Turtles Topple Turbines: Six Lessons from Alliance to Protect Prince Edward County v Director, MOE


Co-authored by Sean Tyler, Summer Student

For the first time, Ontario’s Environmental Review Tribunal (“ERT”) has revoked the Ministry of the Environment’s (“MOE”) decision to grant a Renewable Energy Approval with its decision in Alliance to Protect Prince Edward County v Director, Ministry of the Environment. The ERT determined that the wind farm would cause serious and irreversible harm to the endangered Blanding’s turtles that live in and around the project site. The decision is of consequence for proponents and opponents of wind, solar and other renewable projects and for anyone else with an interest in Ontario’s growing renewable energy sector.

The Case

The case arose when two community groups appealed the MOE approval of a nine-turbine, 22.5 megawatt wind farm and all its requisite infrastructure on Crown land along the south shore of Prince Edward County. The property is a recognized area of interest for the natural environment and home to numerous plant and wildlife species, including the protected Blanding’s turtles, various birds, bats, and alvar.

The community groups challenged the decision on each of the two grounds the ERT is empowered to consider: that the project will cause serious harm to human health, and that the project will cause serious and irreversible harm to plant life, animal life, or the natural environment (see Environmental Protection Act, section 142.2.1(2)). They failed on the first (including with respect to issues of harm from noise) but succeeded on the second and the ERT exercised its discretion to revoke the MOE decision.

It remains to be seen whether the proponents will appeal the decision.

The Turtles

Blanding’s turtle played a leading role in this case because of the roads the project would construct through its habitat. Individual turtles in this threatened and endangered species, described by the ERT as an “attractive and good-natured” animal, move overland between different habitats over the course of the year. The proposed roads threatened the population of Blanding’s turtles in and around the project site with increased mortality due to vehicle traffic, poachers, and predators. Given the vulnerability of the turtles on this site and its assessment that mitigation measures would be insufficient, the ERT was convinced that this project would cause serious and irreversible harm to the animal life.

Key Lessons

There are a number of key elements to take away from the decision.

  • REA appeals are case-by-case analyses. The relevant factors to be considered, and their respective importance and weight, will be determined on a case-by-case basis and not subject to a set list of criteria. This means that expert evidence will remain a central component of these hearings.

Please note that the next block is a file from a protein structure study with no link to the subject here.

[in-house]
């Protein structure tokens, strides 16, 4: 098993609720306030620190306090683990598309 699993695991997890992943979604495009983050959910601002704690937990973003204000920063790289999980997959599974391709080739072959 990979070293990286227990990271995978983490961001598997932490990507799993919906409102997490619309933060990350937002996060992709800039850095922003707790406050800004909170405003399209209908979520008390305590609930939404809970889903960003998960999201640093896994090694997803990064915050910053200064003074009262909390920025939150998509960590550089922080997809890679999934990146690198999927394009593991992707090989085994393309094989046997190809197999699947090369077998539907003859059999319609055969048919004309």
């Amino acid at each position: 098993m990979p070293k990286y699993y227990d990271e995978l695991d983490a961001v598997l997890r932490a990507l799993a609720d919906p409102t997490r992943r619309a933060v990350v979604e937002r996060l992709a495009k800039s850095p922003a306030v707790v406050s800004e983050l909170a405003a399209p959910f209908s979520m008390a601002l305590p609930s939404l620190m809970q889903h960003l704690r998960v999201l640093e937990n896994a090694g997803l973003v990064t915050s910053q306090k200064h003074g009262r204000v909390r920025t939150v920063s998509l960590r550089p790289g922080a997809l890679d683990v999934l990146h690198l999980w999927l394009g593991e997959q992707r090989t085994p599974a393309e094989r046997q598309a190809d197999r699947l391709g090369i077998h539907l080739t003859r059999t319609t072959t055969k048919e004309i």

• Damage to a population or habitat of species at risk warrants greater protection. Negative consequences for a species at risk “will generally be factors with considerable weight when considering ‘serious and irreversible harm’ and applying the test” (at para 208). This is consistent with the October 2012 decision denying the Mt. Nemo quarry because of concerns about protecting the Jefferson Salamander.
  • The decision is not specific to wind projects. The decision turned on harm to endangered species, not wind-specific grounds like noise (which the ERT again rejected). The principles in this decision could be applied to other types of renewable energy projects, including solar fields.
  • Mitigation measures will be probed for their effectiveness. They are insufficient if they do not prevent serious and irreversible harm. Specific measures that were deemed unsatisfactory in this case included most measures to reduce vehicle speed, and creating nesting habitat and providing “compensation property” when both were already within the species’ habitat. When applying for REAs, developers should therefore ensure that the mitigation measures they propose are supported by science that is specific to the species found in the vicinity of the project. 
  • This was not a blanket approval of wind farm opposition. The ERT dismissed claims for damage to human health, birds, bats, monarch butterflies, and alvar plant life. This decision was a narrow win for the field naturalists. 
  • Parties have to argue for relief as well. The ERT has discretion to revoke or alter the decision, or order the MOE to take certain actions, but neither side provided any argument. The ERT viewed the balancing of whether to allow public access to the roads as a value judgement beyond its purview. Without the benefit of argument on this point, its only option was to revoke the decision.

Going Forward

This decision is a departure from a line of cases that had dismissed REA appeals for wind farms. For project proponents, opponents, equity investors, lenders and environmental consultants, this is a notable decision that warrants closer examination. However, it is still the case that these appeals are highly fact-specific and neither proponents or opponents should expect future hearings to be strictly bound by the outcome in this case.

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